Between Us, 1/14/2024

In our Inquirer’s Series – the after-Sunday-service sessions designed for newcomers (and everyone else too)– one of the sessions is devoted to learning about the “Liturgical Year” of the Fellowship.  The idea of “liturgy” (which is most commonly defined as “the work of the people”) comes from our Christian roots where it refers to both the order of service for Sunday worship and the annual calendar of holidays and holy days. Unitarian Universalism does not have an official liturgical calendar, though some celebrations are widely shared among congregations – for example the Czech Flower Ceremony, the Joining of the Waters, and National Pride Month.

In my own liturgical year, two of the most important days are the birthday of Martin Luther King, Jr, and the holiday which remembers it. (This year they are the same day).  I was only ten years old when King was killed: I still have strong memories of his face and voice on television, and the scenes of his funeral. When I became a student for UU ministry, I began to read his collected sermons and writings, and I have been doing so ever since.  I imagine that I will continue to study his life and work for the rest of my life. 

Martin Luther King, Jr. was born in 1929.  If he had lived, he would have been 95 years old. He was murdered 56 years ago, at the age of 39. How different would our country have been, would we all be, if he had lived this long?  We have now been observing his birthday as a holiday for 38 years – nearly as long as his short life.  So much has changed since his death, and so much has hardly changed as all.  Washington Post writer Perry Bacon, Jr noted last year that “the protests after the murder of George Floyd led to a society-wide rethinking of America’s policies toward Black Americans, but not much policy change.”  In truth, the justice King advocated, and died for, remains elusive too much of the time.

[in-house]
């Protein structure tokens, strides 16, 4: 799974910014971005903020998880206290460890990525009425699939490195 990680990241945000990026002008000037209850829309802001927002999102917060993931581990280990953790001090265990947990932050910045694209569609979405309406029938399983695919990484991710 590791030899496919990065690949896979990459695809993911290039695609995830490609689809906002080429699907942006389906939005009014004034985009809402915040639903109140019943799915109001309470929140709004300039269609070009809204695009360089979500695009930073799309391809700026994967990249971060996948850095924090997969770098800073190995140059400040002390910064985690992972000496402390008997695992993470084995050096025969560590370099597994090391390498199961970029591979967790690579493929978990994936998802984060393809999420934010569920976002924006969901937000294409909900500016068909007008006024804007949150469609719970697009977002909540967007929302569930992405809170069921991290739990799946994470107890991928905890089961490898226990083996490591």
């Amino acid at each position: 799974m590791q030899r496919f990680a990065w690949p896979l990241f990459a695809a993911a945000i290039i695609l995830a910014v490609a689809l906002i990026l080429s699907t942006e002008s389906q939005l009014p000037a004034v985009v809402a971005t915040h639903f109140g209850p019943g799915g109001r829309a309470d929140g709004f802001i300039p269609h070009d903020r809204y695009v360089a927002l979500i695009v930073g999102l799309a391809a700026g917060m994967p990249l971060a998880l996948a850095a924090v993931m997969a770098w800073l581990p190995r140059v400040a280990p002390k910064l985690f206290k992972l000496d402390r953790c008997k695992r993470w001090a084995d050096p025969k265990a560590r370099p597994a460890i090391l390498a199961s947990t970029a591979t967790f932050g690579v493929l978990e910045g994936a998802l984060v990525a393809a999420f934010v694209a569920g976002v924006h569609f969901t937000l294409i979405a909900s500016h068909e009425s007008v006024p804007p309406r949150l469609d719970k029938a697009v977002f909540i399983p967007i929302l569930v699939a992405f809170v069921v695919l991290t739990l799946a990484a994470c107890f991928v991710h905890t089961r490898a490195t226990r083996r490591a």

The annual observance of Martin Luther King, Jr. day is an opportunity for learning and contemplation of where we’ve come from and where we’re going, in this particular history, this specific tragedy of American racism. A day to listen again to his words and the words of others and to acknowledge our own lives within this history, which includes right now.  What will we do with this day, for the promise which still calls?  What can we do, beginning now?      

In 1966 King wrote:  “Our goal is to create a beloved community and this will require a qualitative change in our souls as well as a quantitative change in our lives.”  May this be a year in which we  see  changes in our souls, in ourselves, and in the communities we are part of, including the Fellowship.  Let us begin again.